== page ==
Life can only be understood backwards. But it must be lived forwards.”
Very true. The psychiatric industry has promoted the idea for years that until or unless you “deal with your past”, you cannot move forward. But they never take the time to explain or identify what “dealing with” the past means. Sure, it means going to a therapist on a weekly basis for an undetermined amount of time. While this may be a good deal for the therapist, it’s never explained what the patient or client is to get out of it. It’s simply an article of unarticulated faith.
The past only matters in terms of its impact on who you are in the present. The solution to your problems isn’t to say, “Well, a lot of things happened to me in my past. I have to talk about them indefinitely.” The solution is closer to something like this: “A lot of things happened to me in the past. Some of those things were terrible. So how did I survive them? What strengths do I have, to get as far as I have despite this past? And what faulty thinking or behavior in the present still exists because of the past? Why is the thinking or behavior faulty, and what steps can I start taking TODAY — even small steps — to act or think in a different way?”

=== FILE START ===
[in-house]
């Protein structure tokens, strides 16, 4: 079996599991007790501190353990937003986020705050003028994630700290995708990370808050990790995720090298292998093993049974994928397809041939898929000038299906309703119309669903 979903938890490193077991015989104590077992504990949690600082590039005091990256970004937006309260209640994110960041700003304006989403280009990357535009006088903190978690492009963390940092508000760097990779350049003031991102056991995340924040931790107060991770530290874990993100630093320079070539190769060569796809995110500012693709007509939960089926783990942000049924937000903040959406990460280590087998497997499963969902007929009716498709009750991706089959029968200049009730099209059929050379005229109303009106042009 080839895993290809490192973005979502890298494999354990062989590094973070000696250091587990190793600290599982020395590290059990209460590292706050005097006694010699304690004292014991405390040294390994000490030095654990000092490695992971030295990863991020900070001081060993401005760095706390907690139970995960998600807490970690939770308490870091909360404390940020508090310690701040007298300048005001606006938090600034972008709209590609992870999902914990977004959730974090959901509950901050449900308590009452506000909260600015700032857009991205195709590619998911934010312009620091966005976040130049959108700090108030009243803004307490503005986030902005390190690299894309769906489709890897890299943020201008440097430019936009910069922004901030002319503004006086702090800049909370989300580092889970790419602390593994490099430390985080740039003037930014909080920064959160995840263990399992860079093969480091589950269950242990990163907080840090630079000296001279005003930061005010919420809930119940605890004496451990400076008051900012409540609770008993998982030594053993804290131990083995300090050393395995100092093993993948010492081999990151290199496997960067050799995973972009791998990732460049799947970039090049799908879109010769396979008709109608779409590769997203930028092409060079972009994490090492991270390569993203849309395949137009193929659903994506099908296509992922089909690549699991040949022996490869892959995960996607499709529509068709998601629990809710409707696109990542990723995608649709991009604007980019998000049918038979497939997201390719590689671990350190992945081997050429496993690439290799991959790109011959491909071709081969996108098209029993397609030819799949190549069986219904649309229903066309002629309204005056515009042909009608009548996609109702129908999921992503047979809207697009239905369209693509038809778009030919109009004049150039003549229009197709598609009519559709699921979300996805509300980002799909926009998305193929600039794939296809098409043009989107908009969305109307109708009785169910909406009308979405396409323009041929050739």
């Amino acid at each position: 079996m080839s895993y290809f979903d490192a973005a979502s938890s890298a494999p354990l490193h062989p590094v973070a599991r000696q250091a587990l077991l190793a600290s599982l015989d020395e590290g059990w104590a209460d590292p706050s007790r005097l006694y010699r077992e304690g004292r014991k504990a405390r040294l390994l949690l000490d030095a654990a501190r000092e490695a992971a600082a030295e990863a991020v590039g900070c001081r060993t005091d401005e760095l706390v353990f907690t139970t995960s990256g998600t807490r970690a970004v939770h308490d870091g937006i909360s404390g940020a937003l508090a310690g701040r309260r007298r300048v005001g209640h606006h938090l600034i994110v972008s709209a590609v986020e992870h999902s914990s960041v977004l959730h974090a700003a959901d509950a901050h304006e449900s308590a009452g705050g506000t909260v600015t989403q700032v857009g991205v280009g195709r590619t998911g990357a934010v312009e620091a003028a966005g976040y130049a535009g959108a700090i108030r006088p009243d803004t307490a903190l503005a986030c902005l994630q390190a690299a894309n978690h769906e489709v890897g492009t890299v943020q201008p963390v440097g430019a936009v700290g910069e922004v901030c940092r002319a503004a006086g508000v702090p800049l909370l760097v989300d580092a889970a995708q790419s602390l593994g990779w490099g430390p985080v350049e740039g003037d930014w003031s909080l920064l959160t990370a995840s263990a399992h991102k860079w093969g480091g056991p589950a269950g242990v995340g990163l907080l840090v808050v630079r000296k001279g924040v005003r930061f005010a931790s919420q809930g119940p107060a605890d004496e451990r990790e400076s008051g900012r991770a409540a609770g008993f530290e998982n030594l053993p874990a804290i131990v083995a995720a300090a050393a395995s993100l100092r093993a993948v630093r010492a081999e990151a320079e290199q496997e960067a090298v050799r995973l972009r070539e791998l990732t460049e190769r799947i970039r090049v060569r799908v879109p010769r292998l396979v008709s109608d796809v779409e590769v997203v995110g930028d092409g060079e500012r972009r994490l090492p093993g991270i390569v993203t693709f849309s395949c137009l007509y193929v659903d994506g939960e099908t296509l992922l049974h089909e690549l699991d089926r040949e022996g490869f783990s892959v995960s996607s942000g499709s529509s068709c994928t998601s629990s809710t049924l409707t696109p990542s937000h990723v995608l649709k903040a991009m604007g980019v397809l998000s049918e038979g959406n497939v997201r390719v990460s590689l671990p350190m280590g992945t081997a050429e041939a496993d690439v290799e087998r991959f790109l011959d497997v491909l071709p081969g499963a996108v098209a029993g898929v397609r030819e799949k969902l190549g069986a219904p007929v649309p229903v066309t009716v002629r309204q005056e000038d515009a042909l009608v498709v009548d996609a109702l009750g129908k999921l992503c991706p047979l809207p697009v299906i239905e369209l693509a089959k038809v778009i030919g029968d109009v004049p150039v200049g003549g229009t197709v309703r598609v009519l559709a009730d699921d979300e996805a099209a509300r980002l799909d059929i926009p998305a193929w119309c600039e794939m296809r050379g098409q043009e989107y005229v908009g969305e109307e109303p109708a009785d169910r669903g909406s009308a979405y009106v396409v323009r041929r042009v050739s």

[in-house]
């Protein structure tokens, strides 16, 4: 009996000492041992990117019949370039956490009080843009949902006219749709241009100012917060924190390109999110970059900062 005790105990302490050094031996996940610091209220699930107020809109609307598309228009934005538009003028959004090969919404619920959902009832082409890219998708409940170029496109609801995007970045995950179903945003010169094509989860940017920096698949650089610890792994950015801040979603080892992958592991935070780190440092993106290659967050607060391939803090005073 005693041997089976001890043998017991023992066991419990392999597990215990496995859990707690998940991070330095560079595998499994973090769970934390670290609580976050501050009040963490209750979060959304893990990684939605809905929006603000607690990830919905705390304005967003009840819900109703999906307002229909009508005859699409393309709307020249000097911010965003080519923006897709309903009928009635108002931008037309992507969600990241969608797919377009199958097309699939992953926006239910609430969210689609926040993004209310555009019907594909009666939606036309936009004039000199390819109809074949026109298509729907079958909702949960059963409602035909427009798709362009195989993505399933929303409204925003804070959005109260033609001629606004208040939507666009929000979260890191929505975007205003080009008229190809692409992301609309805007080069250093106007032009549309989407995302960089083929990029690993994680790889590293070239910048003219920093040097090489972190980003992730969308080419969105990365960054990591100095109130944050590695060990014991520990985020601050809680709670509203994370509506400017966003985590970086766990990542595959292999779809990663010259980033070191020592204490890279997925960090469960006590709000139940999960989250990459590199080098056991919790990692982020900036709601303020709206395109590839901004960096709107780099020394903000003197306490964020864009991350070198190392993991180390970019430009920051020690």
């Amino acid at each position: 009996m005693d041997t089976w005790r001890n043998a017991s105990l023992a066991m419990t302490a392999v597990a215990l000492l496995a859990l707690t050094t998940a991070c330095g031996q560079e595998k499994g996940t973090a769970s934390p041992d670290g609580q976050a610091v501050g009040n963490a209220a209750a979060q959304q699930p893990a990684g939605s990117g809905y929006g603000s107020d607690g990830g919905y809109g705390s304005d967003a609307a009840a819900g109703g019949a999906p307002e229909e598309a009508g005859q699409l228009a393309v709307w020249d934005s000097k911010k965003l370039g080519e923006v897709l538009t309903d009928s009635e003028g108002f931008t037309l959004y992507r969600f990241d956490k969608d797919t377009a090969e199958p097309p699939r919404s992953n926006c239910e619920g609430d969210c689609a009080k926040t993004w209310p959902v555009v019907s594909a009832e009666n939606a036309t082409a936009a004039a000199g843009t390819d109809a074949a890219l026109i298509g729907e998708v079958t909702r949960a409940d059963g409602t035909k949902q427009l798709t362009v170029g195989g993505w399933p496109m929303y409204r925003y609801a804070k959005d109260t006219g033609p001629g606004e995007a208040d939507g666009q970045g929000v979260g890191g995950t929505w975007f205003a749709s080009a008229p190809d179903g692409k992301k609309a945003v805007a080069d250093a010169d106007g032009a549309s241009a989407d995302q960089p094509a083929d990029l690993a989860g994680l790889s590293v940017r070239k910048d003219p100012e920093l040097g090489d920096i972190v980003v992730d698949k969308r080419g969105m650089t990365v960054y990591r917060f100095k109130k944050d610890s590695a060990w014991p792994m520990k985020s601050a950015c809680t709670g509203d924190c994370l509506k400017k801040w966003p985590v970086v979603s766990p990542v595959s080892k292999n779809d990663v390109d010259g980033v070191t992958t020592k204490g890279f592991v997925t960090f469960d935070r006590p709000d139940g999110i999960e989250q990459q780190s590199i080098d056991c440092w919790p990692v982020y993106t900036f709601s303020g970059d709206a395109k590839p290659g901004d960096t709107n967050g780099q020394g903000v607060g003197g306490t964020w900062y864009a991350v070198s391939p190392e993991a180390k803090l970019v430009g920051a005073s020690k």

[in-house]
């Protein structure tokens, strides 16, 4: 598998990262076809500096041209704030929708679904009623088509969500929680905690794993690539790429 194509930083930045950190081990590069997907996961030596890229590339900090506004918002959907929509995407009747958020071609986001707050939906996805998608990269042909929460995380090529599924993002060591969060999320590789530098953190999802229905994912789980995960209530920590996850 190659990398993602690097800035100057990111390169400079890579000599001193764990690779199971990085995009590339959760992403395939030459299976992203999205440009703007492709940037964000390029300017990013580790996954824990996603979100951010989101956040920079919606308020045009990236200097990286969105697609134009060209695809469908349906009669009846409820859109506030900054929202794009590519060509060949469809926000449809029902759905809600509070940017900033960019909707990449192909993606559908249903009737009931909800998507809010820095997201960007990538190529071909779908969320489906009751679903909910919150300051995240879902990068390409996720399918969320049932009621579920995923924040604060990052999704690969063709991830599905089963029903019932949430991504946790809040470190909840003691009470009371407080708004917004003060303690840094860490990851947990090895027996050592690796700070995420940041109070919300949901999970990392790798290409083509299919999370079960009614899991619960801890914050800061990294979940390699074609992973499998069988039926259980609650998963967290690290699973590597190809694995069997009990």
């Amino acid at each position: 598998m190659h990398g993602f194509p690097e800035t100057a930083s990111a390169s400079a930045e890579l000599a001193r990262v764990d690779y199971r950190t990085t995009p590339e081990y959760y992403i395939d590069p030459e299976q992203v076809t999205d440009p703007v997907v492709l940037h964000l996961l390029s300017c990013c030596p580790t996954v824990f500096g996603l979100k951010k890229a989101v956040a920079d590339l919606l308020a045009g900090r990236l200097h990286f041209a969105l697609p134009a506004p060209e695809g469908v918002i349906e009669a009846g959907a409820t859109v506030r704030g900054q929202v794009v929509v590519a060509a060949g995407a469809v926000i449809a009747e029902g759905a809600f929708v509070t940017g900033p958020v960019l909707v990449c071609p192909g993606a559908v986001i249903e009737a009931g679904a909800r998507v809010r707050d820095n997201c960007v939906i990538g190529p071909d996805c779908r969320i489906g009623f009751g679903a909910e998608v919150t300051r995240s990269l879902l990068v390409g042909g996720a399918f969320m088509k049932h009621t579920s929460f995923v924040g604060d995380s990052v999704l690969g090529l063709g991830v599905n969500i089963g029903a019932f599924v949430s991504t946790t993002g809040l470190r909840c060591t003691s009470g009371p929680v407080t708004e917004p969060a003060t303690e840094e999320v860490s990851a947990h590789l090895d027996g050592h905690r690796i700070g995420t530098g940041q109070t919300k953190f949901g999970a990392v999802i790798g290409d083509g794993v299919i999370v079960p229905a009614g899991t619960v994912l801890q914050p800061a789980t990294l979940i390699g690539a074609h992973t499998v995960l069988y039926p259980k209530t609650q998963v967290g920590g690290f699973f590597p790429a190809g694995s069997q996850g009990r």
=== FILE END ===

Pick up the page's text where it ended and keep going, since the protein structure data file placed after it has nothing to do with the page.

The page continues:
You don’t have to talk about the past for the sake of talking about the past. Again, this may be good for the psychiatric industry professional who’s getting paid. What you need is more of a life coach, than a therapist. The life coach can help you identify what your strengths are and how you can capitalize on those strengths in the present, and in the future.
In that respect, Kierkegaard was right.
Michael J. Hurd, Daily Dose of Reason